Neilsen said he was unaware of Microsoft-modified JDK class libraries with specific calls for Windows. Once Microsoft has a chance to look at the specifics of the suit it could comment on the allegations, he said.

"We did not try to dupe someone into using incompatible class libraries," Neilsen added.

According to Neilsen, Microsoft already provided RMI on its Web site, an option that Sun has given Microsoft with regards to that specific API. Neilsen said it was posted September 30.

Neilsen added that Microsoft is in no way obligated to ship or support JNI. But he said it is surprising that Sun is making a big deal about an API that flies in the face of the 100% Pure Java campaign since JNI induced developers to create platform specific calls into their applications.

Reaction from the industry points the finger at Microsoft, although some users said they will wait until the smoke clears.

"Microsoft has been saying for months that they don't intend to be compatible. I think [a lawsuit] is certainly due at this point," said Marc Andreessen, vice president for technology at Netscape Communications Corp. in Mountain View, Calif. "What this clarifies is that the licensees have all signed a contract. From a customer standpoint this ensures compatibility. It's a level of assurance over time that all the vendors will be compatible."

"This is a great day," said Mark Jarvis, vice president of server marketing at Oracle Corp. in Redwood Shores, Calif. "I think that Microsoft is scared to death of Java and will do whatever it can to control the technology. It is doing that by manipulating developers."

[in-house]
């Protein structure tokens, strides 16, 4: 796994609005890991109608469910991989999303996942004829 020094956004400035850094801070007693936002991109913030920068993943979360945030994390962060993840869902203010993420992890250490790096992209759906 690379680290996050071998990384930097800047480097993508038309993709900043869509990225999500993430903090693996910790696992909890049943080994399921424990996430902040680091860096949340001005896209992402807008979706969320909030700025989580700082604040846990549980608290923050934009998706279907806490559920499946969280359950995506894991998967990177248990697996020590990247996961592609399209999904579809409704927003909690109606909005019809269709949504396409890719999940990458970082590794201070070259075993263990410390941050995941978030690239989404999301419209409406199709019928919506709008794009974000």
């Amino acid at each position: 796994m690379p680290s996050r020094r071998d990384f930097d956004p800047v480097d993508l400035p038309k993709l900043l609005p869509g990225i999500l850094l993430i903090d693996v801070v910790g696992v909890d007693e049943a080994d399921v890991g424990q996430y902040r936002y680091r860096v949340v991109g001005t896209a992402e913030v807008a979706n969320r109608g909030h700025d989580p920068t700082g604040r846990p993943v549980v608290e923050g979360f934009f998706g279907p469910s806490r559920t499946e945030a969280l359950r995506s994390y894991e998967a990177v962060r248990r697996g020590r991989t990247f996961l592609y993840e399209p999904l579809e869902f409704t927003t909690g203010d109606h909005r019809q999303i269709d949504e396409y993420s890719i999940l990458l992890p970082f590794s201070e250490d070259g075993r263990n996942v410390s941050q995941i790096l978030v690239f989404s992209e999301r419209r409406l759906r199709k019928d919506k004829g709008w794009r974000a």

IBM refused to comment on the suit but issued a statement today that said, "It appears Sun and Microsoft are now headed to court to sort out their differences about their Java licensing agreement. IBM is not a party to this suit, but we are a strong supporter of a consistent Java platform implementation for the benefits it provides to customers, developers and computer systems suppliers."

One ISV who has been using both Microsoft's SDK for Java and JavaSoft's JDK said the suit has little immediate impact on his plans.

"So far, IE and Microsoft have been pretty good about following the JDK 1.1 specification," said Scott Wingo, president of Stingray Software Inc., a Java Bean developer. "If the two sides part ways, then we will have to watch and see what happens."

Scot Miliner, a director at BulletProof Corp., a Java developer based in Los Gatos, Calif., said it is disappointing that the relationship between Microsoft and Sun had to come down to a lawsuit. But Miliner added that just because Microsoft is introducing platform-specific features to Java doesn't mean developers have to use them.

"Developers are not stupid and know what code is in their applications and know what choices they are going to make when they use Windows calls inside of their applications," said Miliner.

Sun's suit, filed in United States District Court in San Jose, Calif., charges Microsoft with trademark infringement, false advertising, breach of contract, unfair competition, interference with prospective economic advantage and inducing breach of contract.

Editorial standards